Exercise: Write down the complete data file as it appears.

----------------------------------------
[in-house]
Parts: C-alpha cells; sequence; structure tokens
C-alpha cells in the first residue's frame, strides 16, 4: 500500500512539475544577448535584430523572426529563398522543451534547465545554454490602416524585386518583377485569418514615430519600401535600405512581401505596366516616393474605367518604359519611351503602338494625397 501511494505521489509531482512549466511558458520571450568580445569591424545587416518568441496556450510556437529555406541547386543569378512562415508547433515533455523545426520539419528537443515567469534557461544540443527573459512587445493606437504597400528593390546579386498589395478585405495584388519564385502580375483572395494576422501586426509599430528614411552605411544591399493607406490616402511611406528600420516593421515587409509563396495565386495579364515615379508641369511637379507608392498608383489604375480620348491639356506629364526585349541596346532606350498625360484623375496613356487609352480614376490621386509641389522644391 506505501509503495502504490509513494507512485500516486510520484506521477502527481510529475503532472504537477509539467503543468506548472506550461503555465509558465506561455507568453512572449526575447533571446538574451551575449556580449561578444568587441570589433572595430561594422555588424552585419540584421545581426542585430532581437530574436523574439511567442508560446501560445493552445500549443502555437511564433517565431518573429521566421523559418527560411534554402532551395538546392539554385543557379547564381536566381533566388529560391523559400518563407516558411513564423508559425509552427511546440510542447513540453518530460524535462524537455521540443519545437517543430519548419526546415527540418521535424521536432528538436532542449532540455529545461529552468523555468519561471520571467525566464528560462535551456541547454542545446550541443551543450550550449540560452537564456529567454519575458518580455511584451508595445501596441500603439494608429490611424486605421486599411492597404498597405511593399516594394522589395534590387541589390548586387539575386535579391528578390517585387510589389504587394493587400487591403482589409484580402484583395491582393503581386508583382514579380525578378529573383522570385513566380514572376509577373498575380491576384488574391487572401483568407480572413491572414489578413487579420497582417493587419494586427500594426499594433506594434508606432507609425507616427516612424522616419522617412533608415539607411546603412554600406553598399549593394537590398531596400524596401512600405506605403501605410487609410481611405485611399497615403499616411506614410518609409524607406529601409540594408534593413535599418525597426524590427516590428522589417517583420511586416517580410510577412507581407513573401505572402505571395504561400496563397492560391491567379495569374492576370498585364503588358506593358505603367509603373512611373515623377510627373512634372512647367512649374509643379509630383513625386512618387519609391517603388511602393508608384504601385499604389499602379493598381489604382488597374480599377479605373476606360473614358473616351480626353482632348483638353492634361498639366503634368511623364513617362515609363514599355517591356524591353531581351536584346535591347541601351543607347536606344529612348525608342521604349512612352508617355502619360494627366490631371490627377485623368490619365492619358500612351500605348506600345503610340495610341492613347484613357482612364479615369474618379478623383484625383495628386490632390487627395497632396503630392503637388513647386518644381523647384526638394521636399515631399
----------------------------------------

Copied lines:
[in-house]
Parts: C-alpha cells; sequence; structure tokens
C-alpha cells in the first residue's frame, strides 16, 4: 500500500512539475544577448535584430523572426529563398522543451534547465545554454490602416524585386518583377485569418514615430519600401535600405512581401505596366516616393474605367518604359519611351503602338494625397 501511494505521489509531482512549466511558458520571450568580445569591424545587416518568441496556450510556437529555406541547386543569378512562415508547433515533455523545426520539419528537443515567469534557461544540443527573459512587445493606437504597400528593390546579386498589395478585405495584388519564385502580375483572395494576422501586426509599430528614411552605411544591399493607406490616402511611406528600420516593421515587409509563396495565386495579364515615379508641369511637379507608392498608383489604375480620348491639356506629364526585349541596346532606350498625360484623375496613356487609352480614376490621386509641389522644391 506505501509503495502504490509513494507512485500516486510520484506521477502527481510529475503532472504537477509539467503543468506548472506550461503555465509558465506561455507568453512572449526575447533571446538574451551575449556580449561578444568587441570589433572595430561594422555588424552585419540584421545581426542585430532581437530574436523574439511567442508560446501560445493552445500549443502555437511564433517565431518573429521566421523559418527560411534554402532551395538546392539554385543557379547564381536566381533566388529560391523559400518563407516558411513564423508559425509552427511546440510542447513540453518530460524535462524537455521540443519545437517543430519548419526546415527540418521535424521536432528538436532542449532540455529545461529552468523555468519561471520571467525566464528560462535551456541547454542545446550541443551543450550550449540560452537564456529567454519575458518580455511584451508595445501596441500603439494608429490611424486605421486599411492597404498597405511593399516594394522589395534590387541589390548586387539575386535579391528578390517585387510589389504587394493587400487591403482589409484580402484583395491582393503581386508583382514579380525578378529573383522570385513566380514572376509577373498575380491576384488574391487572401483568407480572413491572414489578413487579420497582417493587419494586427500594426499594433506594434508606432507609425507616427516612424522616419522617412533608415539607411546603412554600406553598399549593394537590398531596400524596401512600405506605403501605410487609410481611405485611399497615403499616411506614410518609409524607406529601409540594408534593413535599418525597426524590427516590428522589417517583420511586416517580410510577412507581407513573401505572402505571395504561400496563397492560391491567379495569374492576370498585364503588358506593358505603367509603373512611373515623377510627373512634372512647367512649374509643379509630383513625386512618387519609391517603388511602393508608384504601385499604389499602379493598381489604382488597374480599377479605373476606360473614358473616351480626353482632348483638353492634361498639366503634368511623364513617362515609363514599355517591356524591353531581351536584346535591347541601351543607347536606344529612348525608342521604349512612352508617355502619360494627366490631371490627377485623368490619365492619358500612351500605348506600345503610340495610341492613347484613357482612364479615369474618379478623383484625383495628386490632390487627395497632396503630392503637388513647386518644381523647384526638394521636399515631399